Pop sensation Rihanna finally speaks out about the night her then-boyfriend Chris Brown beat and bruised her, saying it was "humiliating" and "traumatizing" to admit the assault took place and that it was "wrong" that she went back to Brown afterwards. She also talks about her impact on young girls and how she doesn't want other girls to go through what she went through.
YOU ALREADY KNOW HOW THEM LONDON BOYS DO S.A.S EUROGANG ''BRAT BRAT''. NAH BUT CHECK OUT THEIR ONLINE SERIES AS THEY BRING YOU INTO THEIR LIFE AS INTERNATIONAL RAP STARS. THESE DUDES TRAVEL FOR REAL. ITALY, SPAIN, BARCELONA, YOU NAME IT THEY'VE BEEN THERE OR ARE ON THEIR WAY THERE, MUCH RESPECT. PLUS THEY ARE NIGERIAN TOO LOL. ENJOY.........
Katie Couric interviewed First Lady Michelle Obama for Glamour’s Women of the Year issue this week. In the video feature above, the ladies also spoke about what women should look for in a date, when to dump someone and how she “landed” Barack Obama.
Here is the latest entrant to the family of incredible bling-bling vehicles. Swiss tuning firm Ueli Anliker Design has festooned a Mercedes SLR McLaren with 500 rubies and 24k gold accents. The custom supercar has been christened Anliker McLaren SLR 999 Red Gold Dream. The tuning firm didn’t only work on the looks, but the machine too. The dazzling, red hot supercar now has a cow catcher up front and a Mustang wing out back. The front splitter adds 220 lbs of downforce at the vehicle’s top speed of 217 mph. The 9 mph increase is courtesy of engine tuning that gets the power up to 999hp. A slight increase in spoiler size and a revised diffuser increase the downforce by 80kg. A total of 500 LEDs have been used to ensure excellent vision. Moreover, the functional ducts on the flanks light up in vibrant color to enhance safety. The exhaust pipes have been wrapped in a special insulating blanket, so that the gold doesn’t melt. While the leather is painted gold, the buttons are done in either gold or ruby. The wheels of the tuned SLR feature the dollar sign-styled gold and ruby SLR logo.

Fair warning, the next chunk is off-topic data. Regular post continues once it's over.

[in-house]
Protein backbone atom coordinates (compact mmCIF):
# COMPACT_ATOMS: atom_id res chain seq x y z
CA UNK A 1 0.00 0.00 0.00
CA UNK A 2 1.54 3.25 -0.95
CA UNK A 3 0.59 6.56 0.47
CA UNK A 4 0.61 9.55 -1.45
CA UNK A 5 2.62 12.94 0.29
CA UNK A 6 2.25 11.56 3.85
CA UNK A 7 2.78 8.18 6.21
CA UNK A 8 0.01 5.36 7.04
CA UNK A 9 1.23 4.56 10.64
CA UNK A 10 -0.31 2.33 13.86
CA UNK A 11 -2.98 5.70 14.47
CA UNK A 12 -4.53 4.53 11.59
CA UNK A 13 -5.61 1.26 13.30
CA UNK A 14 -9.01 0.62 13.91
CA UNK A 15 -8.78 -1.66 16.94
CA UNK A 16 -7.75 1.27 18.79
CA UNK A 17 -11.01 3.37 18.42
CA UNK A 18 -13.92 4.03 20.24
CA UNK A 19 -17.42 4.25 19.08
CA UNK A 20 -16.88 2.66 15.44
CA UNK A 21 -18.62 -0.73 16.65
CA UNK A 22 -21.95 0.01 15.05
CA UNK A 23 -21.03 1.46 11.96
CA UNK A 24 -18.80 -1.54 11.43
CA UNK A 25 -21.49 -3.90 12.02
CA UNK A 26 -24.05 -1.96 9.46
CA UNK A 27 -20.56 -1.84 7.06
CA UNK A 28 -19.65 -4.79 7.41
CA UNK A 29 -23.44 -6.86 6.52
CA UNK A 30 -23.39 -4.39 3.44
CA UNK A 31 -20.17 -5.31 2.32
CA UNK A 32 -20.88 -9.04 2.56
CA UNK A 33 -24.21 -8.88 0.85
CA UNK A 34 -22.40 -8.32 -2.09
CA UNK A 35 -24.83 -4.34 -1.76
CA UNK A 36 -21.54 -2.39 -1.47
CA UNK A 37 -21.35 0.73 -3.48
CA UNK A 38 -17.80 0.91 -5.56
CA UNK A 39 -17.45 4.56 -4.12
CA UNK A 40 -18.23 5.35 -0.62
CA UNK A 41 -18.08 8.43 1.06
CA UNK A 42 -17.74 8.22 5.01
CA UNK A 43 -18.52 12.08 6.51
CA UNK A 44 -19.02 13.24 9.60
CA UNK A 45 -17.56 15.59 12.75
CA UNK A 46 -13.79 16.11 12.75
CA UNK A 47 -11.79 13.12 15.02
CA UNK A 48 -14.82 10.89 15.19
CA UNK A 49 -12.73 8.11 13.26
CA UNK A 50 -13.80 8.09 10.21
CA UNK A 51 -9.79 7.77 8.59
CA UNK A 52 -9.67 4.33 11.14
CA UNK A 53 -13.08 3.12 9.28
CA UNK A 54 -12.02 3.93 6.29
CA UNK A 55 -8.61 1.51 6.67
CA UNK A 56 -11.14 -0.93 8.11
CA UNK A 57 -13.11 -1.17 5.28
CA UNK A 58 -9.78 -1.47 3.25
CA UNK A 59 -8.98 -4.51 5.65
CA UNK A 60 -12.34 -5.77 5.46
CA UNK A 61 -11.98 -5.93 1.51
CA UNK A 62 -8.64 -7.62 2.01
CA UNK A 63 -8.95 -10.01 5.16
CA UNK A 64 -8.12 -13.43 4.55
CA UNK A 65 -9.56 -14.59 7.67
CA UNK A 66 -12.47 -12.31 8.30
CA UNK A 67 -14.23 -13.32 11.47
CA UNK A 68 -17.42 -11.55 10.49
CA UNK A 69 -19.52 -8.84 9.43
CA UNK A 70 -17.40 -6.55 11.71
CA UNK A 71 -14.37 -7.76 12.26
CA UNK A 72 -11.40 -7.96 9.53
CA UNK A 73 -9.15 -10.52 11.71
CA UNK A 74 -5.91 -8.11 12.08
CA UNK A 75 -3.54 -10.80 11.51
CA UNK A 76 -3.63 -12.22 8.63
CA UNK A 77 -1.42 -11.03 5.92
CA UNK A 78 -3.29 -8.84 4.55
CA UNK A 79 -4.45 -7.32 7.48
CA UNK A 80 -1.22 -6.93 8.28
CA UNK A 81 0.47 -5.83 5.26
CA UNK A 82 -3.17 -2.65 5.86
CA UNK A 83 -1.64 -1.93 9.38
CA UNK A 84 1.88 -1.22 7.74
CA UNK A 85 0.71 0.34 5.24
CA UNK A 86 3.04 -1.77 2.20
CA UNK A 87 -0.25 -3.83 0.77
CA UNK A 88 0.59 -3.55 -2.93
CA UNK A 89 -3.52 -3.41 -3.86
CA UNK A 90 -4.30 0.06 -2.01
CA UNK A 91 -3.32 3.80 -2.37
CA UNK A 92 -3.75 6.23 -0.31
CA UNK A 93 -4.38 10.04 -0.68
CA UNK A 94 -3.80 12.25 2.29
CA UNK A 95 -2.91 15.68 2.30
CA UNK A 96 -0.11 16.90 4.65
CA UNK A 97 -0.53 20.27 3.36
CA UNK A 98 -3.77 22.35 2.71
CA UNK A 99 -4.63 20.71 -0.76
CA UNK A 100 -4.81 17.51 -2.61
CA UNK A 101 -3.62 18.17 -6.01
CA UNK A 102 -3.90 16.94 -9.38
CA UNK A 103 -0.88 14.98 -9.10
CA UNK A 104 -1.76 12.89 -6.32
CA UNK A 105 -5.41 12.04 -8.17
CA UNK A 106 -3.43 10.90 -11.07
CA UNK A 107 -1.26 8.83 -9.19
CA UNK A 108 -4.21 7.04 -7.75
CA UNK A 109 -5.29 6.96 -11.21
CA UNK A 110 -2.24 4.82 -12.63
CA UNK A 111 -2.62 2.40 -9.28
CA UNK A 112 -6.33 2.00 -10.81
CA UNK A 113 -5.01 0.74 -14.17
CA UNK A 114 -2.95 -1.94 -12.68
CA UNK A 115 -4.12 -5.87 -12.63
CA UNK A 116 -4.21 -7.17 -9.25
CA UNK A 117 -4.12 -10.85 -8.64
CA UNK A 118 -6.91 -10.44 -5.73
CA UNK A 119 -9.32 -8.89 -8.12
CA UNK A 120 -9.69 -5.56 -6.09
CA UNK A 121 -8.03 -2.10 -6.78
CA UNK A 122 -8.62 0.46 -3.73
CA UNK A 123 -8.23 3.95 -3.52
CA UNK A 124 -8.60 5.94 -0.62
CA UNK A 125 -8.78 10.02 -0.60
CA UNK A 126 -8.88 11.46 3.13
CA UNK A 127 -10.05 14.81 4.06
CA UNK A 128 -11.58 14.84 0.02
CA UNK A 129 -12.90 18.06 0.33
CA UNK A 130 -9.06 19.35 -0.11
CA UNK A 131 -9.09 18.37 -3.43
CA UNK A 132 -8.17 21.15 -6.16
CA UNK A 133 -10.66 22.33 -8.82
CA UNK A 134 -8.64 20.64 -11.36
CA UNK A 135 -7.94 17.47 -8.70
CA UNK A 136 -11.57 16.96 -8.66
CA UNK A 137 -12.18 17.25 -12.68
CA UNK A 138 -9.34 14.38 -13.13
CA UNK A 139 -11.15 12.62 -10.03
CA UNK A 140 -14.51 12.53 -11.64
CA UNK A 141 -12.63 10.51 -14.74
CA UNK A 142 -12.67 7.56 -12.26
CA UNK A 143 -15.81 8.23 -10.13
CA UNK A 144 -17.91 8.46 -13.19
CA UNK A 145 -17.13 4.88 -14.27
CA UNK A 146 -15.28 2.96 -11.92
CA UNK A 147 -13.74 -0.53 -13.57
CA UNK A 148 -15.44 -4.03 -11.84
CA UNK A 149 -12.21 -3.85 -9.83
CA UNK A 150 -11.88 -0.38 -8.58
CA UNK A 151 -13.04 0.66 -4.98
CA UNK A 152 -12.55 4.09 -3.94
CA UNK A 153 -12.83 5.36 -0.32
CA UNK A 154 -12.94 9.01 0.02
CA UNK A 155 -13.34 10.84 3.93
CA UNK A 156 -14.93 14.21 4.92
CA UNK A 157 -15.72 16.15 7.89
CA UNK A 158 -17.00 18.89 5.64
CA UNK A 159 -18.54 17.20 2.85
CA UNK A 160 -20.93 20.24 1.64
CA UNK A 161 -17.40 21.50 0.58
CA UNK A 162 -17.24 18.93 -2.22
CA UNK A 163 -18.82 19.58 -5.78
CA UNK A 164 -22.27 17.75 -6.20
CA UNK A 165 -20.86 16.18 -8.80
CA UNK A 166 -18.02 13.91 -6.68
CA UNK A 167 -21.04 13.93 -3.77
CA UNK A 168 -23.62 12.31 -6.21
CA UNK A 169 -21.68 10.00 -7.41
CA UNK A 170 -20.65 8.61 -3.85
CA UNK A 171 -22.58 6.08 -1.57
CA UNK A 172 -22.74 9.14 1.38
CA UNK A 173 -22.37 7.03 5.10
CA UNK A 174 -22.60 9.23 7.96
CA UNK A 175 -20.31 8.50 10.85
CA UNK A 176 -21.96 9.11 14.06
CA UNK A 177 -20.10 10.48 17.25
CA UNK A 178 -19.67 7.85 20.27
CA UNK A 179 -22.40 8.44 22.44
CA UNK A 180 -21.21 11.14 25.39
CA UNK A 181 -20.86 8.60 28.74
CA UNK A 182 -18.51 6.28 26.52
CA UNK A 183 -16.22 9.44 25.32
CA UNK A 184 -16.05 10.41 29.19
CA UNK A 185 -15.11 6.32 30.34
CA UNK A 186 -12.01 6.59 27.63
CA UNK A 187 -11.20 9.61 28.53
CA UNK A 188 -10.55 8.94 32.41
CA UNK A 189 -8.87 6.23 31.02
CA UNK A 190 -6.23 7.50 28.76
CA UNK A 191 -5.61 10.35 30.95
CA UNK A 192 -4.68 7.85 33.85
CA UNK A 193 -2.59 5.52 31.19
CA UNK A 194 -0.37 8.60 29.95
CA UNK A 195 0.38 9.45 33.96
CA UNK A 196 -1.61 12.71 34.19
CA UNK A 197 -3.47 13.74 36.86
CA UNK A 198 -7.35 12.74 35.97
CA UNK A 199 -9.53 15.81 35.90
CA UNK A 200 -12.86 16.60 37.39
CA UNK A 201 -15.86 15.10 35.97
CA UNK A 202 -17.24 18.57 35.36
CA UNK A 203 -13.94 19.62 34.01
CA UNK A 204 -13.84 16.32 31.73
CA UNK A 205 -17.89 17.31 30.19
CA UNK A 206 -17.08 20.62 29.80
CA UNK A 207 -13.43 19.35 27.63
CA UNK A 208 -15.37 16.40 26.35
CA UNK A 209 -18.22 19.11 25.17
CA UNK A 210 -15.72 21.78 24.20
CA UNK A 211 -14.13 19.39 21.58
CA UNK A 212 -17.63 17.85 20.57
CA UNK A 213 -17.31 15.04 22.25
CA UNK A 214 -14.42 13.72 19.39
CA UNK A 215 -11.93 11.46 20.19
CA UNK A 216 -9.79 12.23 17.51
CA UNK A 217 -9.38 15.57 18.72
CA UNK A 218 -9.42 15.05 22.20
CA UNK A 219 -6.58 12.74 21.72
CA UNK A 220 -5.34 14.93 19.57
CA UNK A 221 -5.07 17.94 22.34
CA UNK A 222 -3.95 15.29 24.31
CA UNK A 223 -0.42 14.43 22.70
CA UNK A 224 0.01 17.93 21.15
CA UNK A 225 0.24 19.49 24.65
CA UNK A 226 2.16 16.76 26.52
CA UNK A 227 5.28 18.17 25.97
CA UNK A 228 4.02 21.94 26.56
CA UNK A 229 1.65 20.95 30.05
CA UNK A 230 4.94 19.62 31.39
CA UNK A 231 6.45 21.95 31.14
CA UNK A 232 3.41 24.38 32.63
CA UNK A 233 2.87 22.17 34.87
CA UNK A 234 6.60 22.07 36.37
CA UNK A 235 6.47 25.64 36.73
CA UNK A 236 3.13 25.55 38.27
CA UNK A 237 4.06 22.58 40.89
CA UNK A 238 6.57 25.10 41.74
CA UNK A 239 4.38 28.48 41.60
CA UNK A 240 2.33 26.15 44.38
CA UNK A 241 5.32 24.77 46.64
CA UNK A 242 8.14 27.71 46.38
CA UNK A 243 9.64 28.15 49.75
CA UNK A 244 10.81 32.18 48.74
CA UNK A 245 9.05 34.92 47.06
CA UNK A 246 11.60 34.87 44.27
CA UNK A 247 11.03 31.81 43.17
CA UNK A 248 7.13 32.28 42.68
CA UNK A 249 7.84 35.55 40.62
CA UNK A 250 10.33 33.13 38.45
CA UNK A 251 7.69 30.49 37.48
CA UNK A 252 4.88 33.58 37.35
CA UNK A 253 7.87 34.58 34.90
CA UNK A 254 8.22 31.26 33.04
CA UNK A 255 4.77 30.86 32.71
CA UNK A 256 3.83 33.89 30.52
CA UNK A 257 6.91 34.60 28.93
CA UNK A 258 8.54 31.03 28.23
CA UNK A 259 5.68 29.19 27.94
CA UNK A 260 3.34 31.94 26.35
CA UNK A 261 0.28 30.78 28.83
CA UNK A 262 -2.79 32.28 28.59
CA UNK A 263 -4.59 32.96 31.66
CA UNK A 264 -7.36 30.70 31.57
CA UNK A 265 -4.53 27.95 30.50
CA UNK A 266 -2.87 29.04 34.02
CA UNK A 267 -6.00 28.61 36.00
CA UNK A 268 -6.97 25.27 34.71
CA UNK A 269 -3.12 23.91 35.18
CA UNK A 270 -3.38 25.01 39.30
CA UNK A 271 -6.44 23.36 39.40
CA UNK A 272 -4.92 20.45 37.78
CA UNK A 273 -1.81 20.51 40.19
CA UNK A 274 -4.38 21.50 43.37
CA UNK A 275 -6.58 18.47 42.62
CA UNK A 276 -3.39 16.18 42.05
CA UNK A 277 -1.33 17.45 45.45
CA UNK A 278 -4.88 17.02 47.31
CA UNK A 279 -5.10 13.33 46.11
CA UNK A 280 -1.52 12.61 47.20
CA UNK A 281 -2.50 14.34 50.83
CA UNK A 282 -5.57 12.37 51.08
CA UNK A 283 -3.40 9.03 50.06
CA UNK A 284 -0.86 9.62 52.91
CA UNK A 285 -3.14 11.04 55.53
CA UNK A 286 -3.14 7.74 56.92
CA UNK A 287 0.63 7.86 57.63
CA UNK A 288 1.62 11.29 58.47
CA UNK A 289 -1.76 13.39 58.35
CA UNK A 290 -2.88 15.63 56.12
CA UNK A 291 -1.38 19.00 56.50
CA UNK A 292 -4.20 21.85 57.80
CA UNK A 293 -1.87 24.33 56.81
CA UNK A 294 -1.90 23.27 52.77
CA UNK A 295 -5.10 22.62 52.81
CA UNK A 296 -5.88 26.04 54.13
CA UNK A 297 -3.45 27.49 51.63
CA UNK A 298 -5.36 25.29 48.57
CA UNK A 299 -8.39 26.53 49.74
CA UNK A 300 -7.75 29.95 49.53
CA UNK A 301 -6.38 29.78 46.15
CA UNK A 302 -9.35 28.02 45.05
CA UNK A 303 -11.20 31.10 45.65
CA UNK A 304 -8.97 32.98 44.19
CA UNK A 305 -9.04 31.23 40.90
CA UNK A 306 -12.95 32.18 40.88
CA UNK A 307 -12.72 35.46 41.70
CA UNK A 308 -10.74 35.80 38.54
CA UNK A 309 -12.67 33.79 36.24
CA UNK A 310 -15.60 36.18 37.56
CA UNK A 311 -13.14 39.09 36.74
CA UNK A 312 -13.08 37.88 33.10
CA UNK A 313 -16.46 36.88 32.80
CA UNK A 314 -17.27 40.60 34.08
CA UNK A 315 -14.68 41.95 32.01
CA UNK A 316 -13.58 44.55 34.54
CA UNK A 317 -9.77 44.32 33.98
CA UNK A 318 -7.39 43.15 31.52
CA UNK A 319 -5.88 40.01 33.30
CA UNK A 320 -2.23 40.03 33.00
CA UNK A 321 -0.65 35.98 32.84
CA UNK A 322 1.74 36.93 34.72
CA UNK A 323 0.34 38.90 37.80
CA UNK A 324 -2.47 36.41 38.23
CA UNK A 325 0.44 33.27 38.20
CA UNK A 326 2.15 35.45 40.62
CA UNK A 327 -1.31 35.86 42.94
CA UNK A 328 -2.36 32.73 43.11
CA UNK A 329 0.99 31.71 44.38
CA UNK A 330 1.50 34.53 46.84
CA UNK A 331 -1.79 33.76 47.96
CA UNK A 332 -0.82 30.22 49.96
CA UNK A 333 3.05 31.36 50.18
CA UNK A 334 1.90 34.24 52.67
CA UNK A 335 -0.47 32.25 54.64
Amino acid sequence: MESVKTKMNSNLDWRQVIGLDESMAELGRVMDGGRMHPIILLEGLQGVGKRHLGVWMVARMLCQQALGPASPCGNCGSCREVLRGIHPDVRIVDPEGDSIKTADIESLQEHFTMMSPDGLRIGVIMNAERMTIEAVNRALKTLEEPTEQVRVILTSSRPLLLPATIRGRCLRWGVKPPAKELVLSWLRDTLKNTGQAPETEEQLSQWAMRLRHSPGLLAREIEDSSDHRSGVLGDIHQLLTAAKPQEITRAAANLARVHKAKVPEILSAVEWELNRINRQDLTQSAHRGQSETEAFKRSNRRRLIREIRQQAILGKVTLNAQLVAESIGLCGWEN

The beauty was spotted at Auto Emotionen 2009 in the small Swiss town of Aarau. The Swiss firm has spent 30,000 man hours and a whopping $4.3 million for this gilded revamp. Well, the worst part looks to be the 24 carat gold Anliker logos everywhere on the car, including the front spoiler and exhaust vents. Moreover, the body kit looks to be just too much. I just love gold plated custom cars, but the Red Gold Dream looks more like an eyesore
The unique electronic paper display module in this Seiko watch is the result of a joint development effort, bringing together E Ink’s ‘electronic ink’ technology and Seiko Epson’s advanced display manufacturing and electronic circuitry techniques. When combined, these technologies offer a wide range of display design possibilities - including flexibility!
“I have been seeing your posts on nojustok.com and this last one captured me (How to Start your own Record Label). The question I want to ask might be a (little) off key. lol. But it’s reasonable. I am a young artist and I want to get signed. Any tips on how? Thank you.” ~Daniel A.
Daniel, your question is indeed reasonable and one of the hottest questions many artists want an answer to. It seems straightforward but is a bit more complex because of the revolution the internet has forced on the music industry, especially record labels.
As such, I must break it down so you can make an informed decision should you decide to sign a record deal.